Romano ‘modern martyr’ for poor
Exactly three decades ago yesterday, Fr. Rudy Romano, a Redemptorist priest, was abducted by armed men in barangay Tisa, Cebu City.
He was never seen again.
The 1985 disappearance of the militant priest was remembered by friends, seminarians and clergy members in a Mass at the Redemptorist Church and a candle lighting ceremony at the stone marker in Tisa, which describes the kidnappers as agents of “the deposed Marcos regime.”
Romano, 44, identified himself with the poor and joined protest actions denouncing human rights abuses.
Cebu Archbishop Jose Palma called him a “modern martyr” and compared him to Archbishop Oscar Romero of El Salvador in Central America who was assassinated in 1980 and beatified by Pope Francis last May.
“Fr. Romano went beyond palliatives. He was particularly vocal and active with the exploited workers, slum dwellers, landless peasants, and other sectors of society oppressed by unjust structures,” said Palma in a circular sent to all priests and lay organizations in the archdiocese.
Archbishop Romero was shot dead by agents of the military while celebrating Mass.
“He (Fr. Romero) experienced the unjust structures used by the oppressors to exploit the poor. He spoke to denounce the oppressors, and announced the liberating love of Jesus of Nazareth,” said Palma.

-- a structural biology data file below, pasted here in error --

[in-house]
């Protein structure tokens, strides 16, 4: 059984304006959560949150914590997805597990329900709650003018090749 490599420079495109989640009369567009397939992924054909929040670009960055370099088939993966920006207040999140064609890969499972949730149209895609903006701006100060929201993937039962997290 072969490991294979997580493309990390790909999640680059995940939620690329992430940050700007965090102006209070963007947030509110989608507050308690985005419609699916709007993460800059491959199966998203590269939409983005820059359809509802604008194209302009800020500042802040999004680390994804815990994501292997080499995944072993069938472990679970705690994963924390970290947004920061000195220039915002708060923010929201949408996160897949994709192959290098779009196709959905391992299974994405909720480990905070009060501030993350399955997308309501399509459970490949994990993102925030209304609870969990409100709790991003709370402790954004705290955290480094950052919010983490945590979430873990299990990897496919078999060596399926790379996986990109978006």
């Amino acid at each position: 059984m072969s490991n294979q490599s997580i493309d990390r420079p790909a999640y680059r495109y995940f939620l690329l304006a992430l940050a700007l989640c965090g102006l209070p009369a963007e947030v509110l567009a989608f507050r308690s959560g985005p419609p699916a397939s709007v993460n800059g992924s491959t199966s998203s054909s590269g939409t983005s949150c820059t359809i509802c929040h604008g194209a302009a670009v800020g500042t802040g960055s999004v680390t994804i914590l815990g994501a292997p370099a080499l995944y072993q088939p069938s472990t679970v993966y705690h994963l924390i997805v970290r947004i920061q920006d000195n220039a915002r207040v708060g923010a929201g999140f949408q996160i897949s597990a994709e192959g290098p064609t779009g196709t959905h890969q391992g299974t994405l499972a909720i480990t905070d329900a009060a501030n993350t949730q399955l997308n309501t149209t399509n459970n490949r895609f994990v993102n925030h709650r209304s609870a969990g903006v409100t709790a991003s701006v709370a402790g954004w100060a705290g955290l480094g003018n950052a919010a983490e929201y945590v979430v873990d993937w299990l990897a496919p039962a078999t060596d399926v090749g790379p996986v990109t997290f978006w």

“In a similar though different way, Fr. Romano also went beyond the palliatives. Both Archbishop Romero and Father Romano were privileged to follow the same fate as their crucified and murdered Master, Jesus of Nazareth,” the archbishop added.
“I pray that we would be as brave as Jesus, Blessed Oscar, and Fr. Rudy. May we also go beyond the palliative approaches in helping the poor. Together with them, may we also confront the structures that keep the poor exploited and oppressed,” he said.
Romano, a native of Samar, was a leader of the anti-Marcos movement in Cebu.
He was vice-president for the Visayas of the Bagong Alyansang Makabayan (Bayan).
In 1986, the Cebu City government installed a stone marker in barangay Tisa where Romano was abducted. The Cebu provincial government also passed a resolution “adopting Fr. Romano as a son of the province of Cebu” since the priest promoted human rights and rendered concrete assistance and social service to less-privileged Cebuanos.”
Fr. Tito Pascual, a Redemptorist priest, said some of his companions in the congregation want to process the beatification of Romano although nothing is formal for now.
He said they continue Romano’s fight for social justice by caring for the poor, including street children.
“Like Fr. Romano, we have to take care of those who are abandoned. We have to fight for justice,” Pascual said.
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